- This topic has 1 reply, 2 voices, and was last updated 21 years, 2 months ago by John Aldrich1.
17 Feb 2000 at 1:49 pm #278446MasterPlumbersKeymaster
We bought a lot with a septic tank on it 1.5 years ago. It is ok to just let it sit?
Is it true the only maintenance a tank needs is to be pumped every 3 to 5 years? Someone told me stuff like RidX is just adding bacteria that is already in the tank naturally.
Why do people just drain dish water/shower water straight out of the house instead of through the tank? My guess would be the soap does something bad to the tank. Is it harmful to the environment to just dump it on the ground?
Thanks for all your help!!
18 Feb 2000 at 7:02 pm #298534John Aldrich1
sandj1997, It is ok to let the septic tank sit. When the system starts to get use, the bacteria required to decompose the household sewage will proliferate in the septic tank, and in the soil around and below the leach field. “If you feed them, they will come.” If the sludge depth in the primary compartment of the tank is 1/3 the liquid depth of the tank, then have the sludge pumped by a sewage pumper.
I have personally used septic tank additives in my septic system, treating the tank monthly for a two year period. I then stopped using additives, and observed over the next 2 years no difference in the rate of sludge accumulation, nor any difference in the rate of scum layer accumulation.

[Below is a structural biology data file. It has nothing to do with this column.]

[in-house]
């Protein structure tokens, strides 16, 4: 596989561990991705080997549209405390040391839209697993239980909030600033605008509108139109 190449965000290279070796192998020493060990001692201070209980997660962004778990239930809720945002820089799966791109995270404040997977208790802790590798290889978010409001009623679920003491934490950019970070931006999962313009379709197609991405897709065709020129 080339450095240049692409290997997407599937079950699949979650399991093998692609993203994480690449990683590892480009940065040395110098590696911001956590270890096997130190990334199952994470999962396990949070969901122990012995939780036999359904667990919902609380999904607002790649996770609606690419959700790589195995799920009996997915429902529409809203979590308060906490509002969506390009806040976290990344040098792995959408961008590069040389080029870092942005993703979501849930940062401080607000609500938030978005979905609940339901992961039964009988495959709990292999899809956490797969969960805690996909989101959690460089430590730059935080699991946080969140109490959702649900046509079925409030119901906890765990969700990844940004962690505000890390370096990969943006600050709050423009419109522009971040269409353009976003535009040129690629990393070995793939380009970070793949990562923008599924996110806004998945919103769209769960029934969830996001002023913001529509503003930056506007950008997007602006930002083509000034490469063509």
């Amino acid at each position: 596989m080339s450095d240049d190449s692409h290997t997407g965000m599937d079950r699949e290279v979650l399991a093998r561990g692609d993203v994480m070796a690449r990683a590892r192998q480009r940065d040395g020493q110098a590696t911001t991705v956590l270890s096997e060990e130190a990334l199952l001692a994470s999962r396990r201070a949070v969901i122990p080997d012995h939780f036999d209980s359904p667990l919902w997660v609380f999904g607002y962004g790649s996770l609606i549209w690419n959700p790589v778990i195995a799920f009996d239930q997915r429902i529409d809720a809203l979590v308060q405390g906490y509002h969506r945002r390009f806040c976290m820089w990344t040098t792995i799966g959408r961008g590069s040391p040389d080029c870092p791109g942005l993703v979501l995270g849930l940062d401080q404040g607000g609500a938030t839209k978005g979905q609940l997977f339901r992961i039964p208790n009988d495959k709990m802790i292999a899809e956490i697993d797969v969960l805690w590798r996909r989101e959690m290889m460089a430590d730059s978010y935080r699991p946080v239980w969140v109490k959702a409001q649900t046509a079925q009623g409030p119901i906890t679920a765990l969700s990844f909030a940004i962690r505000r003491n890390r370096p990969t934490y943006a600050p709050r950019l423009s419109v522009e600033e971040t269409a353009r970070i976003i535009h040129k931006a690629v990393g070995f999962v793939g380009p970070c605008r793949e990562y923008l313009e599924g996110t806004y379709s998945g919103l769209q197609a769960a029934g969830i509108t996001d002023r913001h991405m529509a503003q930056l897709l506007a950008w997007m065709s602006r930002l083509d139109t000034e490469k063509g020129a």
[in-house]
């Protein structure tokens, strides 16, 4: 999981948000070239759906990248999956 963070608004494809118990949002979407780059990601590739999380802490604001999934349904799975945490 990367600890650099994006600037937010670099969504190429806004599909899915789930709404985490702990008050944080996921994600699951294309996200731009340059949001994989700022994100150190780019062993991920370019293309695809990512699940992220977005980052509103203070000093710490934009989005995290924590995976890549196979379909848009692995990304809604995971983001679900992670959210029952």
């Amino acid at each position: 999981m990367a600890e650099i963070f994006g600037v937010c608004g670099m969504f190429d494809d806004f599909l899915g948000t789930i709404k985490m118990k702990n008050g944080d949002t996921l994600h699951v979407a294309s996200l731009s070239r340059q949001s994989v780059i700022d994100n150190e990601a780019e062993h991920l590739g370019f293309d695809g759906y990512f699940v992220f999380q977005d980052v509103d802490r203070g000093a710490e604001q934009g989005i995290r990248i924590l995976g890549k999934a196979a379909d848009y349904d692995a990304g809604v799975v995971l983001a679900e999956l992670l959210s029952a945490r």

In regard to your question about why people do the things they do, well the answers numerous.
Some folks in arid areas, utilize grey water for irrigating the yard, or landscaping plants. These folks are not only violating public health, and environmental laws, but they are also stealing someones water.
Some falsly believe that soaps and detergents will stop the digestion process in the septic tank. A properly designed, and functioning septic system will treat all of the sewage being generated in a houshold. Every cleaning product sold has an extensive “Directions For Use” label. If these directions are followed, then the septic tank/soil absorption system will remove, or reduce to exceptable levels, all of these contaminants.
Others attempt to reduce hydraulic loading on the leach field, perhaps in an effort to eliminate surfacing septic tank effluent. If the grey water is not going into the septic tank, then it will not become anaerobic, and odorous.
The direct discharge of grey water is a threat to public health, and to the environment, and is not permitted in most jurisdictions in the USA.
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